But with a little time and patience, you can achieve designer precision in your own creations. Here's how:
Stripes 101: Ranging from wide to narrow, stripes can be woven or printed. If printed, be sure that the stripes are on-grain, or your garment will be crooked from the get-go. Also, for correct yardage pattern layout, check if stripes are even or uneven, by folding back a corner of the fabric on the diagonal to see if stripes match (smaller, even stripes are easiest). Choose a pattern with fewer seams to eliminate alignment headaches.
Plaids 101: A plaid is created from lengthwise and crosswise strips, and many of the same rules of working with stripes also apply to plaids, but keep in mind that the stripes are running two ways. Be sure to check for even or uneven plaids in both directions.
Perfecting pattern layout: OK, here is where the stripes meet the paper, but don't fret. First, if your pattern is made for stripes, count yourself lucky because layout will be that much simpler, and you likely won't need extra fabric. If not, you will definitely need extra fabric. With plaids, you can count on wasting a certain amount of fabric. (If the pattern envelope advises against plaids, don't even think about it!) For even stripes or plaids, you will need at least a half-yard of extra fabric. For uneven stripes or plaids you will need to make some calculations (not worth it unless you are just absolutely mad about the plaid or stripe!). To match stripes and plaid while laying out, follow these tips.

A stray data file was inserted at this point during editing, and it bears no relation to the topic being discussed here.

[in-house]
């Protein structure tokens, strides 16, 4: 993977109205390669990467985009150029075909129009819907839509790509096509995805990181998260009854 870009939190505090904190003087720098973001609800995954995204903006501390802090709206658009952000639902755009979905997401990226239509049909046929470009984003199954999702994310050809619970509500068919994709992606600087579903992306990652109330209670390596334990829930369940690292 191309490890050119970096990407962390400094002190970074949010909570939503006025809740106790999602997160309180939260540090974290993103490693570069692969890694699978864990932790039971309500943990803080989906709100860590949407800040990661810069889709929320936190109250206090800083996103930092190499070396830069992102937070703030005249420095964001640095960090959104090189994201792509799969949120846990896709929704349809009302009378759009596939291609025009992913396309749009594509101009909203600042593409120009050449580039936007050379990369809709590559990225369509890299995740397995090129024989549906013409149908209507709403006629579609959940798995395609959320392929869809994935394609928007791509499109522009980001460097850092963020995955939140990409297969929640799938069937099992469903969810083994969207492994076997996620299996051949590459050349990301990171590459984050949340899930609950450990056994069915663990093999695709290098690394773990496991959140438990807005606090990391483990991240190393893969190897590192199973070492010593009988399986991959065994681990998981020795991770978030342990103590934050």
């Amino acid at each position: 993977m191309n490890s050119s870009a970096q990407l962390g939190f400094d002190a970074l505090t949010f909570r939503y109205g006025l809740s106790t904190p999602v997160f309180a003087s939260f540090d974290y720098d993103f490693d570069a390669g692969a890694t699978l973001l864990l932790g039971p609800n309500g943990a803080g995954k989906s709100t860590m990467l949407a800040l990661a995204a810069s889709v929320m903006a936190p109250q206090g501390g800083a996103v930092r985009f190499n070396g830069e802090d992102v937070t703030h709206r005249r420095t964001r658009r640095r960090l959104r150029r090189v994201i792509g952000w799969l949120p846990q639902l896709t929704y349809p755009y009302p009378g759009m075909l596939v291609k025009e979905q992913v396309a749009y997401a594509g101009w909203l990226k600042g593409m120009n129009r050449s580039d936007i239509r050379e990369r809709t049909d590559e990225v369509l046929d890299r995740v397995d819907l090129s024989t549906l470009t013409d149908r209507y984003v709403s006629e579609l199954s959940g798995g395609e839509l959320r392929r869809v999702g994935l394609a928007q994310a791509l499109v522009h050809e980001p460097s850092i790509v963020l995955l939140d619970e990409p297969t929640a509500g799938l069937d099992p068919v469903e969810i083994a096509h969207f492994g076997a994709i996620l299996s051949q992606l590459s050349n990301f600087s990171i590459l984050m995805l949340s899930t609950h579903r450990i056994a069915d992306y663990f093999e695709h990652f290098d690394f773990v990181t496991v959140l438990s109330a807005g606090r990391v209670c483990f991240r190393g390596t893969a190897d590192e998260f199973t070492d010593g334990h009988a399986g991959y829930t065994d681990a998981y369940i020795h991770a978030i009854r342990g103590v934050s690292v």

Stitching it up: Basting will be your best friend to keep stripes matching, so be sure to use a long running stitch to secure your pattern pieces before running through the machine. Even better, press under one seam allowance, match and overlap with the other seam allowance and secure with slip basting. If you use a machine with an even-feed pressure foot, you have an even better chance of stripes staying matched.
Playing with stripes and plaids: For some real fun, you can turn stripes and plaids on the diagonal. To get way out of line, try pleating stripes: You will want to pleat the fabric first and then lay out. Or layer sheer striped fabrics at right angles to create a new kind of plaid. Once you get going, there's no end to the patterns you can dream up.
For more "DIY Design" columns, click here. Next week, love that Oscar lace.